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Kurdish group registers in US, lobbies for ‘human rights of Iranian citizens’

Salah Bayaziddi, who represents the Komala Party of Iranian Kurdistan, told Al-Monitor that he registered as a foreign agent with the DOJ so that his meetings with government officials would be deemed lawful.

Kurdish Peshmerga fighters display their flag. Credit: Flickr.
Kurdish Peshmerga fighters display their flag. Credit: Flickr.

A Kurdish group that claims to lobby for “the human rights of Iranian citizens and promotes the democratic representation of minority voices in Iran” has registered with the U.S. government as a foreign agent.

Led by Canadian journalist and doctoral candidate Salah Bayaziddi, the Komala Party of Iranian Kurdistan—a militia with Communist origins exiled in northern Iraq—registered with the Department of Justice last month in accordance with the Foreign Agent Registration Act, or FARA, seeking to “establish solid and durable relations” with the Trump administration.

Bayaziddi, who identifies on Twitter as the representative in the United States for Komala, told Al-Monitor that he registered as a foreign agent with the DOJ so that his meetings with government officials would be deemed lawful.

“I wanted to be legal. If I met with the U.S. government or an agency,” said Bayaziddi, “[I wanted] everything to be known and legal in this country. I want to live here in this country in a legal way, not to be unknown or something.”

“Kurdish groups registering in the United States is a step in the right direction, especially under the current administration,” said Diliman Abdulkader, director of the Kurdistan Project at the Endowment for Middle East Truth. “Similar to the Kurds in Syria, the timing is perfect to put pressure on the Islamic regime in Tehran. However, the most difficult task for Kurds will be on the ground in northwestern Iran or East Kurdistan; will they be organized and united? Only time will tell … ”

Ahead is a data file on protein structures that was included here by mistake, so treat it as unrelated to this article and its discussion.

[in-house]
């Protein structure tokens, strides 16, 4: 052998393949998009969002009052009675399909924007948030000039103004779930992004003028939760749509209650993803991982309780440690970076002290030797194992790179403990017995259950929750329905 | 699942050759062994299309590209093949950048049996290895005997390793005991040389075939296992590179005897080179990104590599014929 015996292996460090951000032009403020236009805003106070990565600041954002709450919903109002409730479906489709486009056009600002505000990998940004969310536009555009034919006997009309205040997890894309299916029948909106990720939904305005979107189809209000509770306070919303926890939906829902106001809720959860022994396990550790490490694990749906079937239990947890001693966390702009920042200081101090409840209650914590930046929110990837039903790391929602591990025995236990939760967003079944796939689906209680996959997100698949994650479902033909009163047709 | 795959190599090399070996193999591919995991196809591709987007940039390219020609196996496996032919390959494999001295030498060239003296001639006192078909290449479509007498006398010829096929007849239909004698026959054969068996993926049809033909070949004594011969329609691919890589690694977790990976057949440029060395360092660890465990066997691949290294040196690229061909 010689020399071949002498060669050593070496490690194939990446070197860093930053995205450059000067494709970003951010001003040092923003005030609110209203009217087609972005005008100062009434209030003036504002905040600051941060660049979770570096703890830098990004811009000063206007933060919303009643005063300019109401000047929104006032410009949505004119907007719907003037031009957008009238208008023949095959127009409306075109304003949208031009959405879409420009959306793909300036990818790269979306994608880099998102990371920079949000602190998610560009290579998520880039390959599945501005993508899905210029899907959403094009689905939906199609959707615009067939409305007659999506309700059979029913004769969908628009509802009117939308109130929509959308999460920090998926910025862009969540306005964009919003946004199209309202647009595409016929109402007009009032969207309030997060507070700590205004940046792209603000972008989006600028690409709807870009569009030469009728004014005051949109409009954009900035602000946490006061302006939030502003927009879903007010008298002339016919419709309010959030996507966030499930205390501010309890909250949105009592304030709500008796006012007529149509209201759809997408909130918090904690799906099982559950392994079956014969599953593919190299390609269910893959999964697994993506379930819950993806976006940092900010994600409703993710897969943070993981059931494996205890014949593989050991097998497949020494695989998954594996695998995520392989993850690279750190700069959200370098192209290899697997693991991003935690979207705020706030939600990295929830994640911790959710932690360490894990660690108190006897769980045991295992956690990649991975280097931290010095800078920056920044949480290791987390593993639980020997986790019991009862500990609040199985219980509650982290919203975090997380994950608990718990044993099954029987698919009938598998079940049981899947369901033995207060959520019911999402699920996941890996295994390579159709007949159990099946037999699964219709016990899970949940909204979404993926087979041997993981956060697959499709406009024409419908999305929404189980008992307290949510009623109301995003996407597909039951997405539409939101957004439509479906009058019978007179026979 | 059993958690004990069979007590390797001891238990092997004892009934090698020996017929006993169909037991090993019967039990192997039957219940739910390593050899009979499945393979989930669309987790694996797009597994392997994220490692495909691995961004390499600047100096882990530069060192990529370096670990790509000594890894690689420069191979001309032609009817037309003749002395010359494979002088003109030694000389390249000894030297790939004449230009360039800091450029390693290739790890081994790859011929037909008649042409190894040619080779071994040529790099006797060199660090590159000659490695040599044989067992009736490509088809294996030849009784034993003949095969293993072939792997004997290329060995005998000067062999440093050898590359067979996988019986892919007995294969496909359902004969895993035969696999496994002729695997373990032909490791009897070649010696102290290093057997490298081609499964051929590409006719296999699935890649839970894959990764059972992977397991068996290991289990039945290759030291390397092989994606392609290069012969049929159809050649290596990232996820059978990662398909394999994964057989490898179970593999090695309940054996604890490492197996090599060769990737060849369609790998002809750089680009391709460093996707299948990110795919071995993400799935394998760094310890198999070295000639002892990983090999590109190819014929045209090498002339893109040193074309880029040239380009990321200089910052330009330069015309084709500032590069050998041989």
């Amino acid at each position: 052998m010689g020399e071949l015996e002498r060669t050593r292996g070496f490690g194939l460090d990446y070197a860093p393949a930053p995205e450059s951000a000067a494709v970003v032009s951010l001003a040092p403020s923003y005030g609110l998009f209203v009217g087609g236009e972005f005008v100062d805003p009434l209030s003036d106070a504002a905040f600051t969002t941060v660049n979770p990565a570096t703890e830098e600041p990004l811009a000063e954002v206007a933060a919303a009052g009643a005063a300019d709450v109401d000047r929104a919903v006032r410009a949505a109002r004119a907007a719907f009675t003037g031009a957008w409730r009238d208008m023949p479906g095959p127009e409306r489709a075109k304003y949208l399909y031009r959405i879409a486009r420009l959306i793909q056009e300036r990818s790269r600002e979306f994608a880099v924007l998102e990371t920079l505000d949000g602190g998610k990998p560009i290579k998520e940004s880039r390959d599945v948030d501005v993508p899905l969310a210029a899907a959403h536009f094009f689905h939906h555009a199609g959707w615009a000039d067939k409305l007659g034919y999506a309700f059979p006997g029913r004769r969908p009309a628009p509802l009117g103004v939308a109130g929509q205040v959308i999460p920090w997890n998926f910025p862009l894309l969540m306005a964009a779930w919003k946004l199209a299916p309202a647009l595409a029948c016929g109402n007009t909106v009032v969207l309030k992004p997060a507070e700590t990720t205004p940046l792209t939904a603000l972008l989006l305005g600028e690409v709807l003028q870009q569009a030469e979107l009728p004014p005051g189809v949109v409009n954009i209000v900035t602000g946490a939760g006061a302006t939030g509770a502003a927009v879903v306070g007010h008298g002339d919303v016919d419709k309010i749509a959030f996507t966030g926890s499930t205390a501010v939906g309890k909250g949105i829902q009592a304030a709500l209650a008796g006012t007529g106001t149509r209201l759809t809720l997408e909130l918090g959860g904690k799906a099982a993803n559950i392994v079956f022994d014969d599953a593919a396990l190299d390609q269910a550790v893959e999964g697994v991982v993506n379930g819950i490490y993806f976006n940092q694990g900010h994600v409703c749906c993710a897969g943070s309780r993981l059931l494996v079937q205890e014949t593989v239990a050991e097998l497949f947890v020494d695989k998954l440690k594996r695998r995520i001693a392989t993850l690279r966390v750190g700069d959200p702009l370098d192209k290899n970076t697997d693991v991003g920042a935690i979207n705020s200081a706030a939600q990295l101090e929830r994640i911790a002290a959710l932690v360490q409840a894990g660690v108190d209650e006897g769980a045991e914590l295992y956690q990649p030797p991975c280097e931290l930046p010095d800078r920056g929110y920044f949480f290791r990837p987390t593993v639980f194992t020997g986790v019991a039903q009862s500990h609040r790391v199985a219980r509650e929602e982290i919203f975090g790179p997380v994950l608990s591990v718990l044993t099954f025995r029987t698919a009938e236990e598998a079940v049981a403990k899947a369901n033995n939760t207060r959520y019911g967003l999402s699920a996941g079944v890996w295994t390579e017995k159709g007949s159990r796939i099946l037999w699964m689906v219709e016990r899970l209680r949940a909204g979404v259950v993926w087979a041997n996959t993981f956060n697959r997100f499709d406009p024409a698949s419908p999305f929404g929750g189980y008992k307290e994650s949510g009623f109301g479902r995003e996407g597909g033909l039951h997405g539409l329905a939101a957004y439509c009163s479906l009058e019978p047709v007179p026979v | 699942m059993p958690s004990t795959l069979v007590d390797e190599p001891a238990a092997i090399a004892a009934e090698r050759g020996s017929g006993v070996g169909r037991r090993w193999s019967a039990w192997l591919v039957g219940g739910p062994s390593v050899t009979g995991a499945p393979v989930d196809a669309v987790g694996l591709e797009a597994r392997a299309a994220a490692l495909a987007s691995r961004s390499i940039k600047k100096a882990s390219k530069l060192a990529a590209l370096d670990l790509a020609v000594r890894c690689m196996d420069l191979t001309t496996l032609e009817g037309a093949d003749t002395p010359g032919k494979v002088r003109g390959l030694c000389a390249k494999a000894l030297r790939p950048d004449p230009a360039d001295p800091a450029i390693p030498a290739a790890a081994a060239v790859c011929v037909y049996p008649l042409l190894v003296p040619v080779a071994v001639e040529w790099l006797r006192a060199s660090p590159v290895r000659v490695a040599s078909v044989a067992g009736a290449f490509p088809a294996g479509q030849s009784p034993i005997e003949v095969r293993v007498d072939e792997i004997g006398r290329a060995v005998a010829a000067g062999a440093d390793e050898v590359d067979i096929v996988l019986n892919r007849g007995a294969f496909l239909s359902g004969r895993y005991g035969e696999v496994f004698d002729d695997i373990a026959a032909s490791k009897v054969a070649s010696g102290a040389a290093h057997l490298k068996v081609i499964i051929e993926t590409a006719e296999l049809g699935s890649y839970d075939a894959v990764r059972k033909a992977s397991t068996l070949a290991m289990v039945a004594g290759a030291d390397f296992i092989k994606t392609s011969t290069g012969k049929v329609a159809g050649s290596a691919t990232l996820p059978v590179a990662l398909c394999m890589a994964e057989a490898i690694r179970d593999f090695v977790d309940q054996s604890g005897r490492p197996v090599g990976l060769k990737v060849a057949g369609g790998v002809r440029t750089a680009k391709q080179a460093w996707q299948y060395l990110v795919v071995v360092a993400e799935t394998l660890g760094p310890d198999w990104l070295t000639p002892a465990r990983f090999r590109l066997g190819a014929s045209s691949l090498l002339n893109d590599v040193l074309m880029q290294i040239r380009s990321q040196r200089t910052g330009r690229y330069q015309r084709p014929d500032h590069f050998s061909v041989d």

Policy experts who met Bayaziddi in June noted that the Kurdish representatives didn’t come with specific asks for the U.S. government. Rather, the purpose was mostly a fact-finding mission “to understand what the Trump administration wants,” according to Bilal Wahab, a fellow at the Washington Institute for Near East Policy who met with the Iranian Kurdish delegation in June.

“Being Iran’s opposition is like riding a tiger,” Wahab told Al-Monitor. “You can’t get off. They want regime change, and they’d be eager to sign up to a regime-change project.”

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